Portrait of a Lady on Fire is immersive and timely

Portrait of a Lady on Fire, which swept the Cannes Film Festival last spring and was directed by Céline Sciamma, has come to the Charles Theatre for a limited release in Baltimore. If you don’t want to spend the price of a meal on a movie you could easily procure online, you can do what I did a month ago: download and watch it on Kanopy. However, there’s something to be said for watching a movie on the silver screen that is defined by intricate, cinematic tableaus, on long, emotionally-laden visuals dependent on color and furtive glances. 

Gentefied delves into immigrant life in America

Netflix’s monthly release of new movies and TV shows is here, and this month, it seems everyone’s new obsessions are Love Is Blind and The Circle. However, behind all the overhyped, guilty pleasure reality shows is a hidden gem that everyone needs to watch — Gentefied. 

Hopkins Symphony Orchestra concludes its season

You could say that I was raised on classical music. Growing up, classical music was the only music that my dad ever played on the radio whenever he drove me places. Since my dad was my main chauffeur (sorry, mom, but dad gets this one), I spent a lot of my life listening to Mozart and Beethoven on repeat. 

Despite good production, Hunters falls morally flat

Amazon Prime released its highly-advertised new series, Hunters, this past Friday. The show follows a nefarious plot going on amongst 1977 Nazis, who plan to take over the United States and re-found the Nazi party (or something along those lines). The show also features an FBI agent played by Jerrika Hinton, who is herself discovering and following that very nation-wide Nazi conspiracy.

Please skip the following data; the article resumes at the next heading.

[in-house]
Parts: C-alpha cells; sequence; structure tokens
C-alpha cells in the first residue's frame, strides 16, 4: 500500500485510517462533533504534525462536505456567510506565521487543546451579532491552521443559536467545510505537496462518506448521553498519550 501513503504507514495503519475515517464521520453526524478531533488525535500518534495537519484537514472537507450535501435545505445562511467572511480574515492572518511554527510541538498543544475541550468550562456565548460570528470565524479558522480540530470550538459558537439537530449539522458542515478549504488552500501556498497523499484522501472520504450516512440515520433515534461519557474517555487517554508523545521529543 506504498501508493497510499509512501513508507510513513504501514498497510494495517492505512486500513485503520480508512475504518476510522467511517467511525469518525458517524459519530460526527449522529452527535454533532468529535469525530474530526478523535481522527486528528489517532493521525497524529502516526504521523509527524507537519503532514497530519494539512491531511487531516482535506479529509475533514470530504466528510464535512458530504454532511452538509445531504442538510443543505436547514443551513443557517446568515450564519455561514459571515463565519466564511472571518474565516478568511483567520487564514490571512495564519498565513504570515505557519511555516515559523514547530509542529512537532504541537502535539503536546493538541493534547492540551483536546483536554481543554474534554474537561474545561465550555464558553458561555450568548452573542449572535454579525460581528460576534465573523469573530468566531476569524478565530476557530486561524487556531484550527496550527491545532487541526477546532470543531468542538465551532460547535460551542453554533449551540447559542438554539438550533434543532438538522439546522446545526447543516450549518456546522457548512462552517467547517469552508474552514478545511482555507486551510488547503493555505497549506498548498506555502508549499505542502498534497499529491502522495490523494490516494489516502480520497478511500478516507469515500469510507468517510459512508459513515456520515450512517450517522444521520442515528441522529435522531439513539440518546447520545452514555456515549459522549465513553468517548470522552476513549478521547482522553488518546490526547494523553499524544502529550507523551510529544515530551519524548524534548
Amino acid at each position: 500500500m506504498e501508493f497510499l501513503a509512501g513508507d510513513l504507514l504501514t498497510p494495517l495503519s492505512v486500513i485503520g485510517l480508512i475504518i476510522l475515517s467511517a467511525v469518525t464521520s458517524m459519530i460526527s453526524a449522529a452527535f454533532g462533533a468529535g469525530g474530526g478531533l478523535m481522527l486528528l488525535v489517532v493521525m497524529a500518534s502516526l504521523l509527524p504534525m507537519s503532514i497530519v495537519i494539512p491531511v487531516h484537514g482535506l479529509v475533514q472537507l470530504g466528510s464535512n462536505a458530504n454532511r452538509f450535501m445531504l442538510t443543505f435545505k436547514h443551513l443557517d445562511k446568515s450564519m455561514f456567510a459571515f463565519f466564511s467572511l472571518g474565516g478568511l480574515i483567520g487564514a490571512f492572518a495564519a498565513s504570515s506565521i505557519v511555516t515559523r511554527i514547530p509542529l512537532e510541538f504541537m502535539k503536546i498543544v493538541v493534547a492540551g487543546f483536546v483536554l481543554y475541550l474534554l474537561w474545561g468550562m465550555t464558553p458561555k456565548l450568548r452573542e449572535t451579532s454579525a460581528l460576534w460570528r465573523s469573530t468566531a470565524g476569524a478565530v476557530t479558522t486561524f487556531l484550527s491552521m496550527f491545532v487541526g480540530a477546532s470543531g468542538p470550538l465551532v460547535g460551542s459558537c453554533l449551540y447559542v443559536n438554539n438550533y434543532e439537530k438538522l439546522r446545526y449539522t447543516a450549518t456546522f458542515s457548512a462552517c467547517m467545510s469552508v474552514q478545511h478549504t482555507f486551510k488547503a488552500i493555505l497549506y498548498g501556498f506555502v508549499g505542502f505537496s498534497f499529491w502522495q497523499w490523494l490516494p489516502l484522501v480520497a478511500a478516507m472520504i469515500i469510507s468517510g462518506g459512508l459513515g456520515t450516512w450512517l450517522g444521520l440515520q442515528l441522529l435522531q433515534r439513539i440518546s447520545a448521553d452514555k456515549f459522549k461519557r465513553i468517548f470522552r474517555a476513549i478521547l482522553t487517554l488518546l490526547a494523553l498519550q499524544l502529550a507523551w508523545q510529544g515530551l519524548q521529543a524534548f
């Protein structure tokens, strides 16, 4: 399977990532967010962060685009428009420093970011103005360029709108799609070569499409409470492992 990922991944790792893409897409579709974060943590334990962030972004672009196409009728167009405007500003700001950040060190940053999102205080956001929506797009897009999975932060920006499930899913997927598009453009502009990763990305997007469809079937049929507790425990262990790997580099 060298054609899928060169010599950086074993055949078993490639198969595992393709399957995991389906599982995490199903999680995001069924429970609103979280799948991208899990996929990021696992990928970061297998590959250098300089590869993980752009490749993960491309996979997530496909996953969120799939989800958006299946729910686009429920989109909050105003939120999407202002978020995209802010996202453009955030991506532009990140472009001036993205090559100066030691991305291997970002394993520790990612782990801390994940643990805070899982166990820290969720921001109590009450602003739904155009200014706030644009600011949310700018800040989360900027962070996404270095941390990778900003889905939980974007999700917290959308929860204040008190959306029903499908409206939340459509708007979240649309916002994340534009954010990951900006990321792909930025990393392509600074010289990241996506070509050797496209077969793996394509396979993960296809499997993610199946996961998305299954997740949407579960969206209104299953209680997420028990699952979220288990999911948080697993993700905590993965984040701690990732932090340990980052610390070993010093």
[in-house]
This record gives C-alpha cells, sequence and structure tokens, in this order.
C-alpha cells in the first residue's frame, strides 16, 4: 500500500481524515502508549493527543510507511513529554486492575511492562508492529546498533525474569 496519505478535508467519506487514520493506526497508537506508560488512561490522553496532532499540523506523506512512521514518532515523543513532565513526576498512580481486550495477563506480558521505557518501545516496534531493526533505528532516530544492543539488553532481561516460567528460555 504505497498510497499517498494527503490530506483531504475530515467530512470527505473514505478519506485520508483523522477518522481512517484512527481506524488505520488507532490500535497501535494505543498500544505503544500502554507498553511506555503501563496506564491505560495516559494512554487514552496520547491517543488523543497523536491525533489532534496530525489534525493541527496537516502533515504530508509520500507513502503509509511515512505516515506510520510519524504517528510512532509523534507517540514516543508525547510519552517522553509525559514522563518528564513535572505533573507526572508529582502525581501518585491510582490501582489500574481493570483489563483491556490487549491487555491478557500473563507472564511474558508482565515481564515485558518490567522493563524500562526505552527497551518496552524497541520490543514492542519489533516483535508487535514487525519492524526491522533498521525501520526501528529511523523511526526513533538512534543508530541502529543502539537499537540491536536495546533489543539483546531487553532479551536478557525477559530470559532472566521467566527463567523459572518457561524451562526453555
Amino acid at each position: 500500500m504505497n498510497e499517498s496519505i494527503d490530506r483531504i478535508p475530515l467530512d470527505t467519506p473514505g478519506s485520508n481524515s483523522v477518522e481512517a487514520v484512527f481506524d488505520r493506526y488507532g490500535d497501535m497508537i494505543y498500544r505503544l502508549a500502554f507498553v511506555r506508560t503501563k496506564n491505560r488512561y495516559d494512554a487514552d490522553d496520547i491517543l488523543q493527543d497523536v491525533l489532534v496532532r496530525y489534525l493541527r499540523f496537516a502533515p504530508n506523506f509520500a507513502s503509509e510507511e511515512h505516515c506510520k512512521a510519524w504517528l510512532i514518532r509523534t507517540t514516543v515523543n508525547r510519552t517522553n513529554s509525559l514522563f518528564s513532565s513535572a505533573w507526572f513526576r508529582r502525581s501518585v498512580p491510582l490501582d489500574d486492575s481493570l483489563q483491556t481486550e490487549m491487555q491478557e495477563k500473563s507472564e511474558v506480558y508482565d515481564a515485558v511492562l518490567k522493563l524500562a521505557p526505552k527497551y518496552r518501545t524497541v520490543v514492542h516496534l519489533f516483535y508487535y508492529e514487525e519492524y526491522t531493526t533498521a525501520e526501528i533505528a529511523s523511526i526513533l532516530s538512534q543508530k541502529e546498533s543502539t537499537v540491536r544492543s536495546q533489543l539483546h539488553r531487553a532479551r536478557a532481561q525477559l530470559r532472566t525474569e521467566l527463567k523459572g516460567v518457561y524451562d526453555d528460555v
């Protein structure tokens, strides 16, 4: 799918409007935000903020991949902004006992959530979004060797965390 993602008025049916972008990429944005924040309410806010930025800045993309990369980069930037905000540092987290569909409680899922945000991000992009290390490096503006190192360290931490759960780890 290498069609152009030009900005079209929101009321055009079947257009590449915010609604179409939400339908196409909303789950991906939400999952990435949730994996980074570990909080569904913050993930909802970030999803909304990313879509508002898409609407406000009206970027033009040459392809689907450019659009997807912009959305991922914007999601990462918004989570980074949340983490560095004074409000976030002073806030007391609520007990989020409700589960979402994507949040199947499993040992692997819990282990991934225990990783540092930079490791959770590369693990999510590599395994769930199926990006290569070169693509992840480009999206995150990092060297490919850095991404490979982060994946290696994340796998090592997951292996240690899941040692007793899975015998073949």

BTS' new album, Map of the Soul: 7, celebrates the band members' longstanding friendship.

BTS returns with even more stunning choreography

Much of Korean pop music (K-pop) makes more sense as a performance than a music genre. It seems necessary to watch the music video and live performances to grasp the whole experience in its entirety. The satisfying synchronization of the members, amazing choreography, well thought-out backdrops, cool outfits and collective stage presence are crucial elements that add to a song’s success. 

The 2018 California wildfires left Tame Impala no choice but to leave behind thousands of dollars of equipment.

Tame Impala’s album is a Slow Rush of emotions

In order to fully appreciate The Slow Rush, I think it’s important to take a moment to look back on the long journey that has led to this album’s release. When Tame Impala was announced as a Coachella headliner in late 2018, the anticipation for their follow-up to their immaculate 2015 album Currents came to a head. But as the months passed without a release date or first single, fans became nervous. 

The Peabody Wind Ensemble performed 20th-Century classical works.

Peabody Wind Ensemble shows off musicianship

The Peabody Institute’s Wind Ensemble rotation gave a stunning concert with conductor Harlan Parker in the Miriam A. Friedberg Concert Hall on Thursday, Feb. 20. The principle performers played beautiful solos alongside Kirkland Moranos on flute, Ellen Gruber on oboe and Chae Yoon Baek on clarinet.